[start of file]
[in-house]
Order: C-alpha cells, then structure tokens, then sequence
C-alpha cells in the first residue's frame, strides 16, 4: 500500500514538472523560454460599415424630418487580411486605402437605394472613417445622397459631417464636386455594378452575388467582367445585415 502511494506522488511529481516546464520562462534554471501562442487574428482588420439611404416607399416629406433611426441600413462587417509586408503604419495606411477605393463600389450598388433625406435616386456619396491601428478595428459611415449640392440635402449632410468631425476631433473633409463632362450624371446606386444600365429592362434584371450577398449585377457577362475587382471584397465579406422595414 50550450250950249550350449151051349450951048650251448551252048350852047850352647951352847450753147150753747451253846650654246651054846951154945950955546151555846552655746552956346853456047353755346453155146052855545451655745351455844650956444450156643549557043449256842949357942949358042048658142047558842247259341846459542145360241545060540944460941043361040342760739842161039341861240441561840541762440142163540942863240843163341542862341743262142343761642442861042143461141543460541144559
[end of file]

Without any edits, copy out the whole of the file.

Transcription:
[in-house]
Order: C-alpha cells, then structure tokens, then sequence
C-alpha cells in the first residue's frame, strides 16, 4: 500500500514538472523560454460599415424630418487580411486605402437605394472613417445622397459631417464636386455594378452575388467582367445585415 502511494506522488511529481516546464520562462534554471501562442487574428482588420439611404416607399416629406433611426441600413462587417509586408503604419495606411477605393463600389450598388433625406435616386456619396491601428478595428459611415449640392440635402449632410468631425476631433473633409463632362450624371446606386444600365429592362434584371450577398449585377457577362475587382471584397465579406422595414 50550450250950249550350449151051349450951048650251448551252048350852047850352647951352847450753147150753747451253846650654246651054846951154945950955546151555846552655746552956346853456047353755346453155146052855545451655745351455844650956444450156643549557043449256842949357942949358042048658142047558842247259341846459542145360241545060540944460941043361040342760739842161039341861240441561840541762440142163540942863240843163341542862341743262142343761642442861042143461141543460541144559